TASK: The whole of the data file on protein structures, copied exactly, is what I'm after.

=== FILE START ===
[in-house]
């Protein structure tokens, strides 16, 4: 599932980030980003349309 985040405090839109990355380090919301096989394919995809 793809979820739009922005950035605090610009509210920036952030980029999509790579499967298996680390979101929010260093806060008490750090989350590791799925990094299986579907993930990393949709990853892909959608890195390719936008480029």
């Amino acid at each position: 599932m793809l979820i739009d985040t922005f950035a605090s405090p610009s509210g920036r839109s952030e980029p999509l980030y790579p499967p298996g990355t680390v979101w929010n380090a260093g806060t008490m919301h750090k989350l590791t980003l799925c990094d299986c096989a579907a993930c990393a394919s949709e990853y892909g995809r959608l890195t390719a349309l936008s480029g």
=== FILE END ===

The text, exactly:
[in-house]
């Protein structure tokens, strides 16, 4: 599932980030980003349309 985040405090839109990355380090919301096989394919995809 793809979820739009922005950035605090610009509210920036952030980029999509790579499967298996680390979101929010260093806060008490750090989350590791799925990094299986579907993930990393949709990853892909959608890195390719936008480029």
């Amino acid at each position: 599932m793809l979820i739009d985040t922005f950035a605090s405090p610009s509210g920036r839109s952030e980029p999509l980030y790579p499967p298996g990355t680390v979101w929010n380090a260093g806060t008490m919301h750090k989350l590791t980003l799925c990094d299986c096989a579907a993930c990393a394919s949709e990853y892909g995809r959608l890195t390719a349309l936008s480029g």